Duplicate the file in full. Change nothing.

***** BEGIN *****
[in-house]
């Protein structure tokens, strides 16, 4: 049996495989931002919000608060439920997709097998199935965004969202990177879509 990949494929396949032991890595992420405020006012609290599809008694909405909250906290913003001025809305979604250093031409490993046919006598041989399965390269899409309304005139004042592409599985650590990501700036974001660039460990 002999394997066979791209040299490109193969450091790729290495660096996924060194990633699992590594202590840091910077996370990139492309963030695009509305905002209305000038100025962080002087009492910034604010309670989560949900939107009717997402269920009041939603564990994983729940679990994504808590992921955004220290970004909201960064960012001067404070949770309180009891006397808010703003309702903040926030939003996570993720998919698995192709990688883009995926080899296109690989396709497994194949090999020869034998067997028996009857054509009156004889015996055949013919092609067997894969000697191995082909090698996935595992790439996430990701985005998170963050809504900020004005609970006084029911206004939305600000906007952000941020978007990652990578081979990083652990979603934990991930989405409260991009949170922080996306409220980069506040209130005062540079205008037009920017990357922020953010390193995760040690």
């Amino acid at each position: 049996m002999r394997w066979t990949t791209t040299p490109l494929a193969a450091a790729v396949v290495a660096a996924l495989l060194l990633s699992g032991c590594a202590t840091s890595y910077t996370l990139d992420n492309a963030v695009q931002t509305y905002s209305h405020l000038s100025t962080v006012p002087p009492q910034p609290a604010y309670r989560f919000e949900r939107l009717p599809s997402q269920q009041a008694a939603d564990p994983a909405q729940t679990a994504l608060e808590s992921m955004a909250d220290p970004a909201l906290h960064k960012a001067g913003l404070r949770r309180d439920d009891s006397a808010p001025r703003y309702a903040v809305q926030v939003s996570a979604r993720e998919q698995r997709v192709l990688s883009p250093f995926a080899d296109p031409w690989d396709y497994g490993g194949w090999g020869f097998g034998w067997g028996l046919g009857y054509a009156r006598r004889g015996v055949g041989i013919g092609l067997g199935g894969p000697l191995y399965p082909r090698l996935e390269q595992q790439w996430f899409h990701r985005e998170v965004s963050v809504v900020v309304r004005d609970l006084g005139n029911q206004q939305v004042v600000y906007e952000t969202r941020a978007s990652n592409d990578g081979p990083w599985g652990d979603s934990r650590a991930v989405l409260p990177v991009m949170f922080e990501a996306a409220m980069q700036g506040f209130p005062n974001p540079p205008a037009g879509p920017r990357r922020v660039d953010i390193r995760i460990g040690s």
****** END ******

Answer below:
[in-house]
């Protein structure tokens, strides 16, 4: 049996495989931002919000608060439920997709097998199935965004969202990177879509 990949494929396949032991890595992420405020006012609290599809008694909405909250906290913003001025809305979604250093031409490993046919006598041989399965390269899409309304005139004042592409599985650590990501700036974001660039460990 002999394997066979791209040299490109193969450091790729290495660096996924060194990633699992590594202590840091910077996370990139492309963030695009509305905002209305000038100025962080002087009492910034604010309670989560949900939107009717997402269920009041939603564990994983729940679990994504808590992921955004220290970004909201960064960012001067404070949770309180009891006397808010703003309702903040926030939003996570993720998919698995192709990688883009995926080899296109690989396709497994194949090999020869034998067997028996009857054509009156004889015996055949013919092609067997894969000697191995082909090698996935595992790439996430990701985005998170963050809504900020004005609970006084029911206004939305600000906007952000941020978007990652990578081979990083652990979603934990991930989405409260991009949170922080996306409220980069506040209130005062540079205008037009920017990357922020953010390193995760040690």
């Amino acid at each position: 049996m002999r394997w066979t990949t791209t040299p490109l494929a193969a450091a790729v396949v290495a660096a996924l495989l060194l990633s699992g032991c590594a202590t840091s890595y910077t996370l990139d992420n492309a963030v695009q931002t509305y905002s209305h405020l000038s100025t962080v006012p002087p009492q910034p609290a604010y309670r989560f919000e949900r939107l009717p599809s997402q269920q009041a008694a939603d564990p994983a909405q729940t679990a994504l608060e808590s992921m955004a909250d220290p970004a909201l906290h960064k960012a001067g913003l404070r949770r309180d439920d009891s006397a808010p001025r703003y309702a903040v809305q926030v939003s996570a979604r993720e998919q698995r997709v192709l990688s883009p250093f995926a080899d296109p031409w690989d396709y497994g490993g194949w090999g020869f097998g034998w067997g028996l046919g009857y054509a009156r006598r004889g015996v055949g041989i013919g092609l067997g199935g894969p000697l191995y399965p082909r090698l996935e390269q595992q790439w996430f899409h990701r985005e998170v965004s963050v809504v900020v309304r004005d609970l006084g005139n029911q206004q939305v004042v600000y906007e952000t969202r941020a978007s990652n592409d990578g081979p990083w599985g652990d979603s934990r650590a991930v989405l409260p990177v991009m949170f922080e990501a996306a409220m980069q700036g506040f209130p005062n974001p540079p205008a037009g879509p920017r990357r922020v660039d953010i390193r995760i460990g040690s």